That is the one we would be using most frequently in GA and both pilots and Engineers would be referring to it often. The aircraft may be operated under another Part of course and it is highly probable that it would have it's own Operator's Maintenance Manual so once that is approved it becomes THE document for how things are done, and by who.
Last Edit: Jul 23, 2016 11:48:42 GMT 12 by baronbeeza
If an aircraft is to be flown in NZ that was factory built then it has to be rebuilt to factory specs..there is provision for experimental category if it is heavily modified and I'm thinking as it was RNZAF it wouldn't ever have a NZ CAA type certificate issued so perhaps you can certify it as experimental with any engine that fits..sans HUD
That first of type paperwork will be a pain, as far as NZ CAA are concerned, the type never flew in NZ
Last Edit: Jul 28, 2016 23:08:37 GMT 12 by hamfists
Post by baronbeeza on Jul 28, 2016 23:45:44 GMT 12
I think the CAA changed all that about some years ago. There are many categories/sub-categories of Airworthiness Certificate now and there is much more provision for machines that don't have Type certificate or manufacturer support.
We would normally cover this on the IA renewal courses but for whatever reason we didn't even discuss it this year. I think it was a hot topic about 4 years ago but this time we seemed to cover Human Factors and Safety Management instead.
Very few aircraft would have had NZ Type Certificates issued. It is generally done by the Type Acceptance process. I am not that familiar with it all as I only really do Piper GA aircraft now and they are pretty straightforward of course.
I know the intention was to get aircraft off the Experimental Category and place them on the numerous others that seemed to have blossomed, - isn't there an ex-military Category these days ?
(e) Limited Special category—limited airworthiness certificates may be issued to aircraft that have been built in a production environment and subject to some type of formal airworthiness review process. This could include acceptance by a recognised military service, or by another country whose civil design standards have not been shown to be equivalent to Appendix C of Part 21. Limited category is also available to aircraft which are no longer able to be issued with a standard or restricted category airworthiness certificate for some reason. Aircraft which are issued with a special category— limited airworthiness certificate may be able to be used for hire and reward operations under the provisions of Part 115. Examples of this class of aircraft include the de Havilland Vampire, North American Harvard, Yakovlev Yak-52, and the Auster series.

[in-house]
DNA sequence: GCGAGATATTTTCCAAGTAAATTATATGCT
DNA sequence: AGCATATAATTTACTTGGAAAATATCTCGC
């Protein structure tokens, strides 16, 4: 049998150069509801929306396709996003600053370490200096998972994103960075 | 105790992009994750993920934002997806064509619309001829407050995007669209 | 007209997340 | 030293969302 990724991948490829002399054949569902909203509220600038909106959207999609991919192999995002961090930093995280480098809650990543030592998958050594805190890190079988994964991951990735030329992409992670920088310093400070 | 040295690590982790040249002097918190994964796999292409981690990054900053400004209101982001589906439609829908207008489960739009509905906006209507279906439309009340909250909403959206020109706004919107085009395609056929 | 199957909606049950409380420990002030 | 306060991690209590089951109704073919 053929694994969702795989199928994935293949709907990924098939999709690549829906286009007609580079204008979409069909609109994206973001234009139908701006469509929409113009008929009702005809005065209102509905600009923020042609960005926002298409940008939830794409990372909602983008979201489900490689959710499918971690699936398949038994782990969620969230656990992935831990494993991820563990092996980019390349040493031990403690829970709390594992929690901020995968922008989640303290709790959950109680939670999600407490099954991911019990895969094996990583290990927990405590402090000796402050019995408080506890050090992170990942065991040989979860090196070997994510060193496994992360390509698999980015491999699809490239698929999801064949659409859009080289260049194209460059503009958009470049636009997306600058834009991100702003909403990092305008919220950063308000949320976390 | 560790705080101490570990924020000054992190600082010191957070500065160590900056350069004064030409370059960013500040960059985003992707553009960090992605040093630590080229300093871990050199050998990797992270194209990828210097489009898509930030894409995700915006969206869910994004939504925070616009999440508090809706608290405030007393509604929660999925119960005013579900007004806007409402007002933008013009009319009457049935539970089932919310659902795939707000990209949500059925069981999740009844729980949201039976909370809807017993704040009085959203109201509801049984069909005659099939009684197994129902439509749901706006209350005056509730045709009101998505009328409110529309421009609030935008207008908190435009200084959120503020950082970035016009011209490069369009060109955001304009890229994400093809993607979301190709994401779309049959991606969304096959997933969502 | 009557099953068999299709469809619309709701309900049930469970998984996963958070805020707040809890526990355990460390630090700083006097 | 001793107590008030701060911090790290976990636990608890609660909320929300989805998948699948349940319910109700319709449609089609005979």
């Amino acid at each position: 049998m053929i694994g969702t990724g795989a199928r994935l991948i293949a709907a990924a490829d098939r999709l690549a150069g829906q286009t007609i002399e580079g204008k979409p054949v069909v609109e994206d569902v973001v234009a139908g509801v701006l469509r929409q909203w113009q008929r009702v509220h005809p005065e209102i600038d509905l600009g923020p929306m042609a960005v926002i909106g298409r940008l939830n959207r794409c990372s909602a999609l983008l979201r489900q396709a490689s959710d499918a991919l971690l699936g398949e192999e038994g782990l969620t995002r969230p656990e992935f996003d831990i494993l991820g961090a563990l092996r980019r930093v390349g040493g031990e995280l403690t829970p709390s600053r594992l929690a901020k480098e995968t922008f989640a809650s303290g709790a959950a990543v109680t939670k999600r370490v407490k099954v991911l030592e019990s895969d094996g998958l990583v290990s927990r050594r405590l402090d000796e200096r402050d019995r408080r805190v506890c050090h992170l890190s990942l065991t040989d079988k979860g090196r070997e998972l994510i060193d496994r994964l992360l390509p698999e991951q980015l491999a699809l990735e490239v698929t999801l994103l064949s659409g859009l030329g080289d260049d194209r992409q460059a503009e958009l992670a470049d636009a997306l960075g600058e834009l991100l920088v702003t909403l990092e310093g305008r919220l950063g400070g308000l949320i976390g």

Subparts 3.4, 3.5 and 4.6 of the document would be the good reading here.
Last Edit: Jul 29, 2016 0:08:26 GMT 12 by baronbeeza
No you don't need a serviceable HUD to fly it. When the Macchi was used for the advanced phase of the RNZAF Wings course most of the student flying in the front seat was actually done with the HUD turned off. The Macchi HUD (like most of the rest of the aircraft's Avionics) wasn't particularly good when compared to the Skyhawk.
What I've heard is that they've been continuing to ground run it occasionally but the engineer who restored the engine etc, isn't certified by the CAA. Apparently the CAA require the work to be done by a certified engineer for the aircraft to fly. That combined with the FOD issues and Rolls-Royce not supporting the Viper 680-43 engine, its probably unlikely to get off the ground. However I could be wrong about the CAA certification, just what someone told me, and you never know if they might manage to source an earlier Viper engine to avoid the FOD and unssupportability issues.
Classic Flyers replied to my comment on their Facebook post regarding the Classics of the Sky Airshow in Jan 2017 in which they listed the Macchi alongside aircraft that will be taxiing. I asked whether they could confirm, and YES the Classic Flyers Aermacchi MB339CB will be taxiing at the airshow!
Hugh Wilson - NZ Warbirds member, Aircraft Engineering Trainee
If they had mucho $$$ they could purchase and install a Viper 632-43, as installed in the MB-339CD, presently in use in Italy. Loses 400lb thrust over the 680-43, but who cares, it would still fly nicely.
Post by planewriting on Dec 24, 2016 16:30:55 GMT 12
Classic Flyers put on its annual Christmas meal for its volunteers in the main hangar yesterday afternoon. To the delight of many, as a special treat, the Aermacchi was taken out of the hangar and towed along the taxi way with the battery cart. It started up beautifully and was taxiied back up to the hangar. She's sounding good, believe me! I'm so looking forward to see it with the Avenger and Kittyhawk strutting their stuff at the air show. www.sunlive.co.nz/news/143464-tauranga-airshow-returning-january.html